- By Joshua Keating
Joshua Keating is associate editor at Foreign Policy and the editor of the Passport blog. He has worked as a researcher, editorial assistant, and deputy Web editor since joining the FP staff in 2007. In addition to being featured in Foreign Policy, his writing has been published by the Washington Post, Newsweek International, Radio Prague, the Center for Defense Information, and Romania's Adevarul newspaper. He has appeared as a commentator on CNN International, C-Span, ABC News, Al Jazeera, NPR, BBC radio, and others. A native of Brooklyn, New York, he studied comparative politics at Oberlin College.
The New York Times reports on the latest cuts to the Department of Agriculture:
Last year, Wisconsin led the nation in mink farming, producing 833,430 pelts. Texas was the undisputed king of pansies, growing 1.8 million flats of the flowers. And no state harvested more hops than Washington, with 24,336 acres.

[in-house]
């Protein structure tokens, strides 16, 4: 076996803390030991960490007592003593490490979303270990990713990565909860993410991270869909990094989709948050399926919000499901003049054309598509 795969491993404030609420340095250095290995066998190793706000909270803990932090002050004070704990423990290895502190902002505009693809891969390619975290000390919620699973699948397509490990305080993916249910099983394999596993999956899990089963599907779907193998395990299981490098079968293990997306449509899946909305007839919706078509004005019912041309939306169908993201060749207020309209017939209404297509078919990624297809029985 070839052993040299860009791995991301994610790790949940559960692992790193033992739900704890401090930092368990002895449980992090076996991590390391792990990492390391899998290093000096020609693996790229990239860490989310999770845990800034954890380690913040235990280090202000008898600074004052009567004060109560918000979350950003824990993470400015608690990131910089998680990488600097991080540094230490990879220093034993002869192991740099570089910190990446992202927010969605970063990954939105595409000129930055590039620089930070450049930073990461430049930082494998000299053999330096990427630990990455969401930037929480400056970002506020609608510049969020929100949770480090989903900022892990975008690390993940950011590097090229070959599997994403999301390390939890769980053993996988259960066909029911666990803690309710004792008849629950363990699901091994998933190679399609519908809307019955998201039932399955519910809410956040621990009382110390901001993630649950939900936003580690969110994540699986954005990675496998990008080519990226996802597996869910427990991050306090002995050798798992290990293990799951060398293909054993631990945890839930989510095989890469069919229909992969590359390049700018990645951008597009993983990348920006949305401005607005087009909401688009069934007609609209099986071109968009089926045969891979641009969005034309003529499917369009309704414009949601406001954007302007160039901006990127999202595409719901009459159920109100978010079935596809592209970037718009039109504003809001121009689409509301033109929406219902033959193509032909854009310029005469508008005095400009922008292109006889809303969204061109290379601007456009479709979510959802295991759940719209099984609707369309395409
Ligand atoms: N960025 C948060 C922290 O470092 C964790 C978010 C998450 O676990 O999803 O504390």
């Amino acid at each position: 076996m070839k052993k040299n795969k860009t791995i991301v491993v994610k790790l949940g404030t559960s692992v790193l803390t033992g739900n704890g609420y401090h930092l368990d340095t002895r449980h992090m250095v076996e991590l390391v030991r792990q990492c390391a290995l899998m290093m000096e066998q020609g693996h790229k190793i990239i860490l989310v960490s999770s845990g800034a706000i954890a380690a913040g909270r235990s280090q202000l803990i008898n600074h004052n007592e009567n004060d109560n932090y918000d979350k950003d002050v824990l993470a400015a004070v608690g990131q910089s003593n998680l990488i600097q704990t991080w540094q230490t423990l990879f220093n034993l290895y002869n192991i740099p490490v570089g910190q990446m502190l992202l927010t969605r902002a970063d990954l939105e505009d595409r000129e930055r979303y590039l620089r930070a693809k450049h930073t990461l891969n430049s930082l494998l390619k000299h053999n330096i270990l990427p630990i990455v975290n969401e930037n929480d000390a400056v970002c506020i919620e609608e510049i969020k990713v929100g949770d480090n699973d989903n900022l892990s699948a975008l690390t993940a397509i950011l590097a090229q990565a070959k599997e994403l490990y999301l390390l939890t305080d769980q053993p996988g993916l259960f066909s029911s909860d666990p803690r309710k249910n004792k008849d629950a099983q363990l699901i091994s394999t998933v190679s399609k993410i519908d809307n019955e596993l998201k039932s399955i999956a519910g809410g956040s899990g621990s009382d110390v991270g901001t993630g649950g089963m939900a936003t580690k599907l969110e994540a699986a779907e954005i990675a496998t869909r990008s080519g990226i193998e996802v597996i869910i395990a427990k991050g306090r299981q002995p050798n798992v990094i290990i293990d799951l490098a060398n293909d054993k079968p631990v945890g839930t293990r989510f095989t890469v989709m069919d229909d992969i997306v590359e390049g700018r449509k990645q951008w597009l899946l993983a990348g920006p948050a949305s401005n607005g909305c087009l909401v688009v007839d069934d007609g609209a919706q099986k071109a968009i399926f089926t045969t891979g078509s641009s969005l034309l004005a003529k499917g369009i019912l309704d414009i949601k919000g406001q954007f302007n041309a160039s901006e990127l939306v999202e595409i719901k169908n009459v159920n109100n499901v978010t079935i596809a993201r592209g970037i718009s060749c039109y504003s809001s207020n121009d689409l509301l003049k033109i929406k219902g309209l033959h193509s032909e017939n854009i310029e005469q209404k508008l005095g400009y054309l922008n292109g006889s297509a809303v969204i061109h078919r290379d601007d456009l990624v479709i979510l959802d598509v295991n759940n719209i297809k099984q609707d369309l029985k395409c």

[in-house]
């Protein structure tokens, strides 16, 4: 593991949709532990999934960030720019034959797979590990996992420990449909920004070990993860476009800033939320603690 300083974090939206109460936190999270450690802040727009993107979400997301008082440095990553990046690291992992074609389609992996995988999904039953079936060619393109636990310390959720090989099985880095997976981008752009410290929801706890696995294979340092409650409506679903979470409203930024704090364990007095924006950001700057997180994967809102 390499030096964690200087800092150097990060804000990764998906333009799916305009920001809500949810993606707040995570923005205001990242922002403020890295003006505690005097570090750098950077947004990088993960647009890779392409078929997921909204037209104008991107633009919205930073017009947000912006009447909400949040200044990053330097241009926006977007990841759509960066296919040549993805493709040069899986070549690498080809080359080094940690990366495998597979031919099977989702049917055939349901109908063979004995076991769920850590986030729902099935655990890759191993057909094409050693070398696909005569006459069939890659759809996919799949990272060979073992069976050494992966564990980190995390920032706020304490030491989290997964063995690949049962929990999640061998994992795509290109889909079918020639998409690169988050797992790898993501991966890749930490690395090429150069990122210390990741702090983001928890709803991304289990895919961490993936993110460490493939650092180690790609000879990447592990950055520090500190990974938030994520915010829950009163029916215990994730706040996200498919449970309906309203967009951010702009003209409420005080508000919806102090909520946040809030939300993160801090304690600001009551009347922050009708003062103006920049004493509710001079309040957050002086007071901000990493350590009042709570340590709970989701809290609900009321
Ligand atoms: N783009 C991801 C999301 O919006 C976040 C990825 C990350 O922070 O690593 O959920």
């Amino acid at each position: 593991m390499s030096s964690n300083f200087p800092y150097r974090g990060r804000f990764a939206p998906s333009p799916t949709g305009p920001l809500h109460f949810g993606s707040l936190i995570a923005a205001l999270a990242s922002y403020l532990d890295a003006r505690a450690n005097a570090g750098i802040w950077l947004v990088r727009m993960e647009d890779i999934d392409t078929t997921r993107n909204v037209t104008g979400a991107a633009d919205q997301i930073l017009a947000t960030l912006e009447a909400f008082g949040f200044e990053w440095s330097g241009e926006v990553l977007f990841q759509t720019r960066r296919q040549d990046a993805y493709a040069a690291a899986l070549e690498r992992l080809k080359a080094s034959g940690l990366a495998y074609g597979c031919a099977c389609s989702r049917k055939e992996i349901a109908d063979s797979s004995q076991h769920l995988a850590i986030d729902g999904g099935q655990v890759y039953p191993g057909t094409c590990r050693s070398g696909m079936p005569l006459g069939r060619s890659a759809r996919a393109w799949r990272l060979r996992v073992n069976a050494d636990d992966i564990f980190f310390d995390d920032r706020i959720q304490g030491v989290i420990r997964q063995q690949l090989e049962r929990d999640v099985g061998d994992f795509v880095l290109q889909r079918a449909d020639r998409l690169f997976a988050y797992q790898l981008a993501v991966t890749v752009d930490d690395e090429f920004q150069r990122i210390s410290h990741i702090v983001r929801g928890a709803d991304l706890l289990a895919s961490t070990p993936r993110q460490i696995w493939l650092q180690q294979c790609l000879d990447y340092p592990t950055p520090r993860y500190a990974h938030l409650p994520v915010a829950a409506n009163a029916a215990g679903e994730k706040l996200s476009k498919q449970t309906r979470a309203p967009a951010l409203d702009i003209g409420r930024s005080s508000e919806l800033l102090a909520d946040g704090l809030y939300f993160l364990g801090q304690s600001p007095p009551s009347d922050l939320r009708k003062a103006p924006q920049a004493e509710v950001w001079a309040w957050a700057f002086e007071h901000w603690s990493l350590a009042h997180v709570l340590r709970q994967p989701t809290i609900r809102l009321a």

This year? Who knows? The government has stopped counting.
Forced to cut its budget, the Agriculture Department has decided to eliminate dozens of reports, including the annual goat census (current population: three million), and the number of catfish on the nation’s fish farms (177 million, not counting the small fry).
The government began producing regular crop reports in 1863, the year after Lincoln created the Agriculture Department. One of the reports being eliminated, an annual sheep inventory (5.5 million head on Jan. 1), can trace its roots at least as far back as 1866. Also ending are reports on bees, honey production, flowers and nursery crops.
The statistics service said it was forced to reduce the frequency of some reports and eliminate others because its budget was cut for the fiscal year that ended in September and it expects further cuts for the current year. The eliminated reports will save $11 million a year.
“These are not cuts we wanted to make, but budget reductions by Congress made it necessary,” said Matt Herrick, a spokesman for the Agriculture Department.
Decline-o-meter: Lord knows there’s ample room for cuts in U.S. farm policies, but spending $11 million to obtain accurate figures about a fairly vital sector of the economy actually sounds pretty reasonable to me.
Of course, the goat census is ripe for mockery, according to the longstanding principle in American political discourse that any government policy involving animals automatically sounds ridiculous. And yes, given the title of this post, I can’t really complain about that.